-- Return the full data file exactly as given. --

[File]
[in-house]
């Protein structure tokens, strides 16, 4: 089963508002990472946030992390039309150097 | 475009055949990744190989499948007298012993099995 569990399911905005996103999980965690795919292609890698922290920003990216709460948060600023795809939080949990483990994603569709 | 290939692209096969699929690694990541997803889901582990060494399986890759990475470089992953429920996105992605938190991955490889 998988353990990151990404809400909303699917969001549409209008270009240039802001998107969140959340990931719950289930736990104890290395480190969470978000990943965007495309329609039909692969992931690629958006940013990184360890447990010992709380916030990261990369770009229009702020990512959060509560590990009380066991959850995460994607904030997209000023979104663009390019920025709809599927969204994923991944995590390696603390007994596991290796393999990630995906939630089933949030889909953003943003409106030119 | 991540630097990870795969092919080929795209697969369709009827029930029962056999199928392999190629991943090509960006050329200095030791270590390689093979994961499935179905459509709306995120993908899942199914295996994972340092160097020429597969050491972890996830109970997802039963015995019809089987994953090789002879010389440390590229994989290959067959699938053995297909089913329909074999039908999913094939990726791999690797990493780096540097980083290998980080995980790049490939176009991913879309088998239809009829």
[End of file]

[in-house]
């Protein structure tokens, strides 16, 4: 089963508002990472946030992390039309150097 | 475009055949990744190989499948007298012993099995 569990399911905005996103999980965690795919292609890698922290920003990216709460948060600023795809939080949990483990994603569709 | 290939692209096969699929690694990541997803889901582990060494399986890759990475470089992953429920996105992605938190991955490889 998988353990990151990404809400909303699917969001549409209008270009240039802001998107969140959340990931719950289930736990104890290395480190969470978000990943965007495309329609039909692969992931690629958006940013990184360890447990010992709380916030990261990369770009229009702020990512959060509560590990009380066991959850995460994607904030997209000023979104663009390019920025709809599927969204994923991944995590390696603390007994596991290796393999990630995906939630089933949030889909953003943003409106030119 | 991540630097990870795969092919080929795209697969369709009827029930029962056999199928392999190629991943090509960006050329200095030791270590390689093979994961499935179905459509709306995120993908899942199914295996994972340092160097020429597969050491972890996830109970997802039963015995019809089987994953090789002879010389440390590229994989290959067959699938053995297909089913329909074999039908999913094939990726791999690797990493780096540097980083290998980080995980790049490939176009991913879309088998239809009829």